This is a transcript of an interview with Lottie Harris conducted shortly after the 4 September 2010 earthquake .
My name is Lottie Harris, I am 32 and I live with my husband and our 10 month old baby. On the day the earthquake happened it was the day we were moving house. We were in a rental house at 4 Days Road in Lyttelton. The house was built in the 1860s , it is a little old uninsulated tin roof cottage and belonged to Mr. Day of Days Road.
I had been feeding Olive in the night and thought “Oh, maybe I’ll get up and crack on with the packing.” But I looked at the clock and I thought- “Oh, it’s 4.30, maybe its a bit early, I’ll try and go back to bed. “ and lay down.
In the bedroom there is a kind of walk-in wardrobe and it’s got a very creaky door and our ginger cat Bailey tries to get in there, he can smell mice or something and makes the door creak. So I thought ‘Oh no, Bailey has followed me into the bedroom, cause he’s not allowed in there. So I said “Bailey, will you stop it.” cause there was this ‘creak, creak ’ noise and then I said “Hang on, thats’ a bit more than Bailey… and I said “Tim, earthquake”, and I grabbed Olive who luckily sleeps in the same room than us in our bed. So I picked her up and we stood in the doorway. And my legs were like jelly, I could barely stand, I was terrified. It was my first ever earthquake of any sort [Lottie is English, and has only lived in NZ 3 years]. I had no idea whether the whole house was going to fall down or how bad it was.
So we stood there for a while and it stopped shaking and then I said “I think we should go outside, I think we’re meant to go outside.” So I dragged Tim outside and then we stood there for a while. Tim was completely naked holding onto Olive and he was like “Can I at least go and put some clothes on please.” We were laughing and went inside and didn’t really know what to do.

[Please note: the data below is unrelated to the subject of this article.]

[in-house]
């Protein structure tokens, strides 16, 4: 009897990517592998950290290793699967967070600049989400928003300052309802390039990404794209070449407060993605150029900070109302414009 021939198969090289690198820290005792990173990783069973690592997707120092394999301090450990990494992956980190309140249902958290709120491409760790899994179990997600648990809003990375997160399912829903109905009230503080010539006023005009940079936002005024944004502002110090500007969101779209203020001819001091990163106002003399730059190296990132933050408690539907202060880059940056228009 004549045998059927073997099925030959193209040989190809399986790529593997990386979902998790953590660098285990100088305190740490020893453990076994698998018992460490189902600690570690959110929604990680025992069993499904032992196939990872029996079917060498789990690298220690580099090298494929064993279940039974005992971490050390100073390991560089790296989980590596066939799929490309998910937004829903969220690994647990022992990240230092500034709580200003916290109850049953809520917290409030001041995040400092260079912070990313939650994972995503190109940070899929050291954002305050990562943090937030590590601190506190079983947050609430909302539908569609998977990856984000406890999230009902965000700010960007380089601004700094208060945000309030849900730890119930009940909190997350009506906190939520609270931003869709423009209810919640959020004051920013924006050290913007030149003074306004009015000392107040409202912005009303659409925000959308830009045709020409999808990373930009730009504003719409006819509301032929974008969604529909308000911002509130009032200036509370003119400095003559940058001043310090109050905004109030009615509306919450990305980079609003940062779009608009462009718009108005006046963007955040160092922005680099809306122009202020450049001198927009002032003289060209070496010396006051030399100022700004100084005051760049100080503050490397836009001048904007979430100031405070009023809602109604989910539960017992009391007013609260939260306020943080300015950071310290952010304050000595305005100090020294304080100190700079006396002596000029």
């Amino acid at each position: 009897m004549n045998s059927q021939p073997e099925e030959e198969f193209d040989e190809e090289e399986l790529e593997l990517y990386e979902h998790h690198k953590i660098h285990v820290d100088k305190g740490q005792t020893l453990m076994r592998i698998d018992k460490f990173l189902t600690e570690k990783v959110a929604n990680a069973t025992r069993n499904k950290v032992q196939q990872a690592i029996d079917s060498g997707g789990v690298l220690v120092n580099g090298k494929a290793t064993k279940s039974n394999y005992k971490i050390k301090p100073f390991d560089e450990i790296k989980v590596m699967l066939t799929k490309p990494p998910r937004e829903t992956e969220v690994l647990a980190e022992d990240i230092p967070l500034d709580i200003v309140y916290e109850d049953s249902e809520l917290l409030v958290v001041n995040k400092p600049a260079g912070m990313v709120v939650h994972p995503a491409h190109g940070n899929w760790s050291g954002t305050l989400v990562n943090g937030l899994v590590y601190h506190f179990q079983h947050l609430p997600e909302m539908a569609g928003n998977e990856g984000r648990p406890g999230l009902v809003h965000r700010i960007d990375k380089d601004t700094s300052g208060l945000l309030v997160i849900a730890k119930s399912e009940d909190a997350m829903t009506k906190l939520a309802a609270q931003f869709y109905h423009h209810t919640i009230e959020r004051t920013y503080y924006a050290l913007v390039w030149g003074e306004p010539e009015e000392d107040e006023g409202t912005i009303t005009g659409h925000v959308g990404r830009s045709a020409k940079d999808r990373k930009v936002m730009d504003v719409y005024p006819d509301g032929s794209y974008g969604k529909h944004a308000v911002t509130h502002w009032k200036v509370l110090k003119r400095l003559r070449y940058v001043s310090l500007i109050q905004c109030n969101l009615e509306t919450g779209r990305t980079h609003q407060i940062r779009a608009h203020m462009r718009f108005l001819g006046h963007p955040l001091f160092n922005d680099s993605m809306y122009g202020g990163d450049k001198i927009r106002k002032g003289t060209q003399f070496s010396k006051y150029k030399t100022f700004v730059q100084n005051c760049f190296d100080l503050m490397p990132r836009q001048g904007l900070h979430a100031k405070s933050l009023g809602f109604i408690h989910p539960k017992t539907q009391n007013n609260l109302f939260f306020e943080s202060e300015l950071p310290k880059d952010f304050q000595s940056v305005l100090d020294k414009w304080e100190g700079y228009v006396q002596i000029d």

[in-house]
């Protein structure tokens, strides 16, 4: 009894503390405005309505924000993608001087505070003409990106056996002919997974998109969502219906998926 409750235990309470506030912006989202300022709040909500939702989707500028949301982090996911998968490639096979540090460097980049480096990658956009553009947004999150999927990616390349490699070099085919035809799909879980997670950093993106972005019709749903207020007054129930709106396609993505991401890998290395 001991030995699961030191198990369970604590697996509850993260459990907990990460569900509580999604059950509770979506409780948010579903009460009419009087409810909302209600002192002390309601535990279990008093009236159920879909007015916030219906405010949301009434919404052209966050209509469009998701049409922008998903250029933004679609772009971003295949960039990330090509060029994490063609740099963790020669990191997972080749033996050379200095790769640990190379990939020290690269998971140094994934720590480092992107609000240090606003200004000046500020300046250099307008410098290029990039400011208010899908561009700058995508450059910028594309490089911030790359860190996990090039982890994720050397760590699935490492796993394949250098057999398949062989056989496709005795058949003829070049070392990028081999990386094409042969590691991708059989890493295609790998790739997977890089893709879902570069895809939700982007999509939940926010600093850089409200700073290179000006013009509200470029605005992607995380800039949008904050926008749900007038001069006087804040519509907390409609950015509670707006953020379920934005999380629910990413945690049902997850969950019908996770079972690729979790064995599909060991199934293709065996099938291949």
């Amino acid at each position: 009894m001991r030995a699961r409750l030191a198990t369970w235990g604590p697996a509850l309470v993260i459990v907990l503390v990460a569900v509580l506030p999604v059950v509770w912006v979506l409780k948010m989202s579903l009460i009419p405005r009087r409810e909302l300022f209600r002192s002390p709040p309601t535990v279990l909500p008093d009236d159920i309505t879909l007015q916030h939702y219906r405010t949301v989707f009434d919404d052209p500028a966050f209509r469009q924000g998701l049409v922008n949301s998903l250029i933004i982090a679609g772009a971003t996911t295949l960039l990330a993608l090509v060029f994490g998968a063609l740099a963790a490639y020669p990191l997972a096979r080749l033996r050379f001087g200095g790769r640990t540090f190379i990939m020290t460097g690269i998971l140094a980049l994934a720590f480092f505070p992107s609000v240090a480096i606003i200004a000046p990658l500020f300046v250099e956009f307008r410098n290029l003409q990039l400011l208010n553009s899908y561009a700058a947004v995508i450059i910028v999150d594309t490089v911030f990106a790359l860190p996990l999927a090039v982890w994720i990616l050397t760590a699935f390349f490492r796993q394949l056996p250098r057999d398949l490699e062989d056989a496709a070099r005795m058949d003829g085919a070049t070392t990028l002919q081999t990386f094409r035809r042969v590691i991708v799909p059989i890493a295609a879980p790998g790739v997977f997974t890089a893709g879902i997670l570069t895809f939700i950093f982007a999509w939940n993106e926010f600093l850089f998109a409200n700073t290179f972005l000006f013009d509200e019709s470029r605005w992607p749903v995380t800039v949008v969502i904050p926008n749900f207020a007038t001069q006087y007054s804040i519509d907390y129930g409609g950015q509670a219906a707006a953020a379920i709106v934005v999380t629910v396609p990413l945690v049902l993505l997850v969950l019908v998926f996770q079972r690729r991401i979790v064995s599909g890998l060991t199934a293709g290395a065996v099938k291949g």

There were some big aftershakes and eventually that calmed down and we didn’t know what to make of it. One amazing thing was the stars, there was no light in the whole of Christchurch and it was just beautiful.
Because we were moving that day we had nothing on our shelves, cause it was all in boxes, so nothing broke. We also had no torch, no candles, nothing – we were completely in the dark. We managed to rummage around with our mobile phone and found one tea light and a box of matches.
We went back to bed and about 3 minutes later our mobile went from the UK and it was my friend Ailsa from the UK saying that there was a big earthquake, obviously from the internet. So then we phoned my Mum and my parents and she read the news which said that there was massive damage in Christchurch, and that was the first time we actually realised that it was bad. We had nothing to gauge it against. I mean it felt bad but I thought maybe I was being a wimp!
Then we got messages from our little network of friends with babies, checking in everyone was all right. And our house was freezing, cause it only has a heat pump and there was snow on all the hills. So we went down to Jodi and Josh’s on Exeter Street and they had a roaring fire and cooked porridge on the top of their stove and tea and toast. We toasted bread in the log fire. We all got warm there, cause obviously with a baby…our house was virtually as cold inside as outside.
And then Tim grabbed Josh, they got Bertie the truck and we started moving house! We had 5 people helping us move and 6 people helping us clean the rental, people lent us stuff – it was amazing – in all we had 70 hours of people’s time to move house and 17 different people, all organised through the Timebank, so that was amazing.
Tim my husband is an arborist and he was working in Kaiapoi, and he was saying that the liquefaction shook those big pinetrees literally out of the ground – the roots came out and then the trees fell over.
On one of the big aftershocks, the one where the epicenter was under Lyttelton, I was skyping my mother in England. She just saw on her computer that the whole of our room moved and me scream and grab Olive and then the power cut out and it said on her screen ‘Call terminated ’ . My poor Mum! So I jumped under the door way, scrabbled for my mobile phone and rang her, and she was absolutely beside herself.
Otherwise with the aftershocks everytime you jump. But of course you know it’s not going to be as bad as the big one.
This transcript is from one of a series of interviews carried out by Bettina Evans of Project Lyttelton . We are very grateful to Bettina and the interviewees for allowing their interview transcripts to be posted on QuakeStories.